So, while the services you have mentioned are both providing relatively "discreet" randomness, while being publicly accessible, i.e. they don't display on a list all the random values that they have previously generated, I want to also point your attention to the existence of a so-called "public, verifiable randomness".
I am not sure what is your use-case, so please consider this with a grain of salt since it might not fit your needs at all.
What is public randomness?
What we call "public" randomness, is simply randomness that is meant to be public once "released".
This kind of randomness is typically useful to say "look, I got nothing up my sleeves, I didn't cheat when choosing the random value".
The range of usecases for such randomness are broader than one might think initially, but it is important to keep in mind that public randomness is meant to be accessible by anybody, so please do not use such randomness to seed any PRNG that is producing secret keys, nonces, TLS stuff, or anything sensitive like that.
What is verifiable randomness?
Verifiable randomness generated in a way that can be somehow "proven" to be safe. This typically includes:
- proof that it wasn't biased
- proof that it wasn't tampered with
- proof that it is properly "pseudo-random"
In general, verifiable randomness must carry some kind of proof that it was properly generated, for a certain definition of "properly".
So public, verifiable randomness is typically useful when you need to:
- run a lottery, without having the risk of being accused of cheating
- do an election or a sortition at random (think of Jury election, leader election for a consensus algorithm, etc)
- any case where you plan on revealing the randomness after having drawn it, and need to prove you didn't cheat.
Furthermore such randomness is typically found in smart contracts and public ledgers, since it allows to increase the trust in the random value that it was properly generated in a pseudo-random way. However care must always be taken for such system not to use the public randomness in any way that could enable "front-running" by the miners or by bots: as soon as the random data is public, anybody can see "the winning lottery ticket", so to say, and so could submit a winning transaction if this is still possible at the time of production of the randomness. This is something to keep in mind, you typically want to "block" participation a few blocks before the actual public randomness is generated.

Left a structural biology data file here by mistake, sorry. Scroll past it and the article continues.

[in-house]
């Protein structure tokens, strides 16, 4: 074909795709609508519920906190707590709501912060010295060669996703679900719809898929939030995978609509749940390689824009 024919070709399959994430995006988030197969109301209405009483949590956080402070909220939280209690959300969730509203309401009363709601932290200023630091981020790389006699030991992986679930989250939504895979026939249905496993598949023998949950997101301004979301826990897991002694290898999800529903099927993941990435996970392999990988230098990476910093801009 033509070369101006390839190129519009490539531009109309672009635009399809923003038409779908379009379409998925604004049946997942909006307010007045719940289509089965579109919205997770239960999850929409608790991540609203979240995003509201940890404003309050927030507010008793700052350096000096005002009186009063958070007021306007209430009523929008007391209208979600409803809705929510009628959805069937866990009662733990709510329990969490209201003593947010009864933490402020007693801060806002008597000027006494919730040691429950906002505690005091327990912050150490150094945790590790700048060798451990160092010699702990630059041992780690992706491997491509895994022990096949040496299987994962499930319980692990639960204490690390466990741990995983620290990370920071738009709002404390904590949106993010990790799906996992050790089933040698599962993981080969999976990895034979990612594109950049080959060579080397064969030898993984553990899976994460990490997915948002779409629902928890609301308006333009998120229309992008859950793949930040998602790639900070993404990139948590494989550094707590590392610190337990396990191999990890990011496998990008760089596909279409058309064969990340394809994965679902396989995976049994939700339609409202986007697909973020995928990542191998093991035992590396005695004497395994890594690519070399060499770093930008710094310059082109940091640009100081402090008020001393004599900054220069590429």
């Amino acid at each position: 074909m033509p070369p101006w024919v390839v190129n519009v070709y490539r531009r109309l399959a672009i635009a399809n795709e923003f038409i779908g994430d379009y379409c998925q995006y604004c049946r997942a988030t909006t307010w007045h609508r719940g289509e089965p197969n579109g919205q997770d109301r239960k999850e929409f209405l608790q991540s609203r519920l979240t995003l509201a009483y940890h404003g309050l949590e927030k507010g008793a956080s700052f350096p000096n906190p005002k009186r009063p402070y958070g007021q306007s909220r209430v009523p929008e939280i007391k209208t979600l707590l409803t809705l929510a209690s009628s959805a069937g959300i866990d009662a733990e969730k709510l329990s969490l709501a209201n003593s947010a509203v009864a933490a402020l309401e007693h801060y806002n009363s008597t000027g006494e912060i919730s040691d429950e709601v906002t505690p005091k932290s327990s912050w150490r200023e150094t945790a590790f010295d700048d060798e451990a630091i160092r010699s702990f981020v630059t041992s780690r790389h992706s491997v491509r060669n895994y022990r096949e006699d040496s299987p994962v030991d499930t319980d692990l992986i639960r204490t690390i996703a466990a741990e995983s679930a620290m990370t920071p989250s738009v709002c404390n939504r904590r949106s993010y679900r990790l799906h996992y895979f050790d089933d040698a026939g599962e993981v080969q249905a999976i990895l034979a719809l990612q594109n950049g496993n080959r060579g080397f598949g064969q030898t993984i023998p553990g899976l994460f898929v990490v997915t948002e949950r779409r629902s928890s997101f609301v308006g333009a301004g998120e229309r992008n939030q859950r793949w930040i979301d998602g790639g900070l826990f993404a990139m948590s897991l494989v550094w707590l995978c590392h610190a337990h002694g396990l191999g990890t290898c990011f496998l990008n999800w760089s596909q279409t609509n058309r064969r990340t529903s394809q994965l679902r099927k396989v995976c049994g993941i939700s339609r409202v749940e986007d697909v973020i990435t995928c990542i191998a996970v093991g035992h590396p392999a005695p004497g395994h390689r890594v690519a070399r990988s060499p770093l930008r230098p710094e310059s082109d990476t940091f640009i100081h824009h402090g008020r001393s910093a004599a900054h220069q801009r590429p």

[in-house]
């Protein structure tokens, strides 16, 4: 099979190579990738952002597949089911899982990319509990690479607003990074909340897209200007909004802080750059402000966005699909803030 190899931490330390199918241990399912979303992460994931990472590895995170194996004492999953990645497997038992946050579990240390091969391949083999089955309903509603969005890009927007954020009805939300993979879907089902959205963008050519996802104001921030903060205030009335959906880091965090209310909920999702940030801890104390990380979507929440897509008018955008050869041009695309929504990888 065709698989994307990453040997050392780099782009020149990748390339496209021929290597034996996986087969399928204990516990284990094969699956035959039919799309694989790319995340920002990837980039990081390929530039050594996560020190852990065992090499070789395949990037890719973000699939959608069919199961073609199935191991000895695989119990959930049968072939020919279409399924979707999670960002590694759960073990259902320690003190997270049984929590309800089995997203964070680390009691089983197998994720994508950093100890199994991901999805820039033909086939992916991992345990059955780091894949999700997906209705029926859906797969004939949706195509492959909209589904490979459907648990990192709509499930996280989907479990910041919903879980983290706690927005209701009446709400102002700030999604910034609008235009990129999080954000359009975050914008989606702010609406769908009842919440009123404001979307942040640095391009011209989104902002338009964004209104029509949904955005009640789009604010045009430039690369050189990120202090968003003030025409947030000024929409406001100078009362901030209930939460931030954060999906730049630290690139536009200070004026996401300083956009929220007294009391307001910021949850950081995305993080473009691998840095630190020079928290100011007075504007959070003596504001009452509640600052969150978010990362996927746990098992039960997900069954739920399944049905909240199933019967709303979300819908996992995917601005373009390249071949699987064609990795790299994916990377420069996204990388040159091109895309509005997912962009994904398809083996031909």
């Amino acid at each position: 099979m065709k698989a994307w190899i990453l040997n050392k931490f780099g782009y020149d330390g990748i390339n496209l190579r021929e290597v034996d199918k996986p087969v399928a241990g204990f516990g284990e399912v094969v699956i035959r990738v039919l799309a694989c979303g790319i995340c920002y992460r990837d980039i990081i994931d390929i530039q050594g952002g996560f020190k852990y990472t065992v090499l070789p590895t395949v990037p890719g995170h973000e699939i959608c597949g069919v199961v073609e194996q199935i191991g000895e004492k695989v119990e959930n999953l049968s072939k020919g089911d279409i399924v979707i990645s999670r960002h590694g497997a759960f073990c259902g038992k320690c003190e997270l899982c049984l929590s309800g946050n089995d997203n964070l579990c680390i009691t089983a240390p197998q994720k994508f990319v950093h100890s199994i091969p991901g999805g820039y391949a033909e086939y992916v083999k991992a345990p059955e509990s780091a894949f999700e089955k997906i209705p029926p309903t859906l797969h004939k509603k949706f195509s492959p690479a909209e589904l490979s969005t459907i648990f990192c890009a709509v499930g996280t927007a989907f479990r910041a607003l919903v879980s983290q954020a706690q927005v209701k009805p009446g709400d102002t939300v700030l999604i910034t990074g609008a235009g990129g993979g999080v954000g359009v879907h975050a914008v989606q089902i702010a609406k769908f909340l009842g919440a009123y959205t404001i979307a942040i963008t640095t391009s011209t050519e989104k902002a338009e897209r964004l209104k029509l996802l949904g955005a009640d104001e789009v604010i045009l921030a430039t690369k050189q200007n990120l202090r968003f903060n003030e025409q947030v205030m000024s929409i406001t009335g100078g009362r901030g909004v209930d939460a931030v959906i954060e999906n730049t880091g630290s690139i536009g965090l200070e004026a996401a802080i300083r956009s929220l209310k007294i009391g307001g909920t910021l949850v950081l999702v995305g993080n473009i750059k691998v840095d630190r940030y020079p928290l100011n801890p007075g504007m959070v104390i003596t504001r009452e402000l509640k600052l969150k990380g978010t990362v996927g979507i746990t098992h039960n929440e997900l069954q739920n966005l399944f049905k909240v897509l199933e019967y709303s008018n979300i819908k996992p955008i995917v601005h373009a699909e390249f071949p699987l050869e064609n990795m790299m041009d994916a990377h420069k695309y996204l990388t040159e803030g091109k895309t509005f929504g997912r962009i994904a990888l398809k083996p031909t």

Services providing such verifiable public randomness
There are, as far as I know, mostly 2 public services available. (I'm not counting the many VFDs schemes that are flourishing lately)
NIST very own Random Beacon project, currently in its v2 is leveraging secure hardware, including HSMs, plus a combination of multiple RNGs to produce verifiable, public randomness. See
https://beacon.nist.gov/home for more details.
This prototype implementation generates full-entropy bit-strings and posts them in blocks of 512 bits every 60 seconds. Each such value is sequence-numbered, time-stamped and signed, and includes the hash of the previous value to chain the sequence of values together and prevent even the source to retroactively change an output package without being detected.
You can easily query their randomness using HTTP endpoints:
They also have a draft report with more details.
drand and the League Of Entropy are running a public network relying on threshold BLS so that it suffices that any 12 of their 23 nodes are online for it to continue working and producing reliable public, verifiable randomness.
You can also easily query their randomness using HTTP endpoints:
They have the details of their scheme on their website.
So in case you need "public", "verifiable" randomness, these are two options :)
But if you need to generate any kind of secret data using your PRNG, be careful:
DO NOT USE PUBLIC RANDOMNESS TO SEED IT.
For most usecases, as Gilles explained in his answer, relying on your operating system PRNG is sufficient and more secure than seeding your own PRNG with random data.
Also, be aware that the PRNG you are using, even if seeded with properly random data might still not be good enough for cryptographic use! E.g. it's fairly easy to reverse Java Random PRNG because it's a plain LCG: https://crypto.stackexchange.com/a/51690/29574